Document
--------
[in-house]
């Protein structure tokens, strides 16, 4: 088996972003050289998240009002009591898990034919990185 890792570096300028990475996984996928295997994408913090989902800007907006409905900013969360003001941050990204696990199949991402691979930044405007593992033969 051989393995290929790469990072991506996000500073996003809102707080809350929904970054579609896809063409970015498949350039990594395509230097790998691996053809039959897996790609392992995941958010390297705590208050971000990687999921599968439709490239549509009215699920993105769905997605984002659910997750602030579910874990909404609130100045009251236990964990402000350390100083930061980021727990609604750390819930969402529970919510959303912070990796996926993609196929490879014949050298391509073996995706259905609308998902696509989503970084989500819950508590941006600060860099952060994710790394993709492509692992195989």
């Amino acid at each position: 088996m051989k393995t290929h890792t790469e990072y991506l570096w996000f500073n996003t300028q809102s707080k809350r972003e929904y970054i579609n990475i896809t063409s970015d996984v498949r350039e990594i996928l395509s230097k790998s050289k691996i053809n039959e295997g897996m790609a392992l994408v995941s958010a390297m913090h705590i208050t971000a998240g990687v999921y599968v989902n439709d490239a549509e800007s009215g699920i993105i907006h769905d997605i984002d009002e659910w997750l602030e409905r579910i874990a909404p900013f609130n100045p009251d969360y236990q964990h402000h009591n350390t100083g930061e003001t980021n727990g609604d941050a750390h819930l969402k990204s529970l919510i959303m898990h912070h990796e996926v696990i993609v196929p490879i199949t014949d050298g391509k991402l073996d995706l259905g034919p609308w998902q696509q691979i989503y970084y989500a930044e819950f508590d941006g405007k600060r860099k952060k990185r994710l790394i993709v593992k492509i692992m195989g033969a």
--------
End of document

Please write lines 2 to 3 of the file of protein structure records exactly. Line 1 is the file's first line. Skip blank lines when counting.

């Protein structure tokens, strides 16, 4: 088996972003050289998240009002009591898990034919990185 890792570096300028990475996984996928295997994408913090989902800007907006409905900013969360003001941050990204696990199949991402691979930044405007593992033969 051989393995290929790469990072991506996000500073996003809102707080809350929904970054579609896809063409970015498949350039990594395509230097790998691996053809039959897996790609392992995941958010390297705590208050971000990687999921599968439709490239549509009215699920993105769905997605984002659910997750602030579910874990909404609130100045009251236990964990402000350390100083930061980021727990609604750390819930969402529970919510959303912070990796996926993609196929490879014949050298391509073996995706259905609308998902696509989503970084989500819950508590941006600060860099952060994710790394993709492509692992195989």
């Amino acid at each position: 088996m051989k393995t290929h890792t790469e990072y991506l570096w996000f500073n996003t300028q809102s707080k809350r972003e929904y970054i579609n990475i896809t063409s970015d996984v498949r350039e990594i996928l395509s230097k790998s050289k691996i053809n039959e295997g897996m790609a392992l994408v995941s958010a390297m913090h705590i208050t971000a998240g990687v999921y599968v989902n439709d490239a549509e800007s009215g699920i993105i907006h769905d997605i984002d009002e659910w997750l602030e409905r579910i874990a909404p900013f609130n100045p009251d969360y236990q964990h402000h009591n350390t100083g930061e003001t980021n727990g609604d941050a750390h819930l969402k990204s529970l919510i959303m898990h912070h990796e996926v696990i993609v196929p490879i199949t014949d050298g391509k991402l073996d995706l259905g034919p609308w998902q696509q691979i989503y970084y989500a930044e819950f508590d941006g405007k600060r860099k952060k990185r994710l790394i993709v593992k492509i692992m195989g033969a």